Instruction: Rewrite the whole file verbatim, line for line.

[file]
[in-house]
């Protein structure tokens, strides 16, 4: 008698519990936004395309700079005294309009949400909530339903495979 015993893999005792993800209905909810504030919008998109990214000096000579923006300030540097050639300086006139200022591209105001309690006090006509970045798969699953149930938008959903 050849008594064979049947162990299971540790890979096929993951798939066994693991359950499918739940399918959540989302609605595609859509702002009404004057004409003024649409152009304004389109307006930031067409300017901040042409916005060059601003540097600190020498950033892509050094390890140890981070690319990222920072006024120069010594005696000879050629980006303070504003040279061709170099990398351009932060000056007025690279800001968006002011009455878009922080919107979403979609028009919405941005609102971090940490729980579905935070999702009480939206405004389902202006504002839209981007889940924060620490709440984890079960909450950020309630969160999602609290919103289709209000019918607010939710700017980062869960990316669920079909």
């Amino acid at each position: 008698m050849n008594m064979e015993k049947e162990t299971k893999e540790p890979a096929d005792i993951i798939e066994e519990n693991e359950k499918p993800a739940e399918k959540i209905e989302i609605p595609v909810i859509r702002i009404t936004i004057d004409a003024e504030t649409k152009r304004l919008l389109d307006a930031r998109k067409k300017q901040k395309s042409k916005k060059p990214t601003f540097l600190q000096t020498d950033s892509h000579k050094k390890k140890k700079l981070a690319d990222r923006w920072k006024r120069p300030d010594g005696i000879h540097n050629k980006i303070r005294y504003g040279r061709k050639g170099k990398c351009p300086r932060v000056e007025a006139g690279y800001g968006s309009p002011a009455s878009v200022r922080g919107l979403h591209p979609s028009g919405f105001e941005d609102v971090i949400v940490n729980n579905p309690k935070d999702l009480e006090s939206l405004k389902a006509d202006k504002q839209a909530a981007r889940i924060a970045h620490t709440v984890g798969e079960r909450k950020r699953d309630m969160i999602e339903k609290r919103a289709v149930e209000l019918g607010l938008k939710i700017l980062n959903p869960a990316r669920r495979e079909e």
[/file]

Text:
[in-house]
């Protein structure tokens, strides 16, 4: 008698519990936004395309700079005294309009949400909530339903495979 015993893999005792993800209905909810504030919008998109990214000096000579923006300030540097050639300086006139200022591209105001309690006090006509970045798969699953149930938008959903 050849008594064979049947162990299971540790890979096929993951798939066994693991359950499918739940399918959540989302609605595609859509702002009404004057004409003024649409152009304004389109307006930031067409300017901040042409916005060059601003540097600190020498950033892509050094390890140890981070690319990222920072006024120069010594005696000879050629980006303070504003040279061709170099990398351009932060000056007025690279800001968006002011009455878009922080919107979403979609028009919405941005609102971090940490729980579905935070999702009480939206405004389902202006504002839209981007889940924060620490709440984890079960909450950020309630969160999602609290919103289709209000019918607010939710700017980062869960990316669920079909």
């Amino acid at each position: 008698m050849n008594m064979e015993k049947e162990t299971k893999e540790p890979a096929d005792i993951i798939e066994e519990n693991e359950k499918p993800a739940e399918k959540i209905e989302i609605p595609v909810i859509r702002i009404t936004i004057d004409a003024e504030t649409k152009r304004l919008l389109d307006a930031r998109k067409k300017q901040k395309s042409k916005k060059p990214t601003f540097l600190q000096t020498d950033s892509h000579k050094k390890k140890k700079l981070a690319d990222r923006w920072k006024r120069p300030d010594g005696i000879h540097n050629k980006i303070r005294y504003g040279r061709k050639g170099k990398c351009p300086r932060v000056e007025a006139g690279y800001g968006s309009p002011a009455s878009v200022r922080g919107l979403h591209p979609s028009g919405f105001e941005d609102v971090i949400v940490n729980n579905p309690k935070d999702l009480e006090s939206l405004k389902a006509d202006k504002q839209a909530a981007r889940i924060a970045h620490t709440v984890g798969e079960r909450k950020r699953d309630m969160i999602e339903k609290r919103a289709v149930e209000l019918g607010l938008k939710i700017l980062n959903p869960a990316r669920r495979e079909e």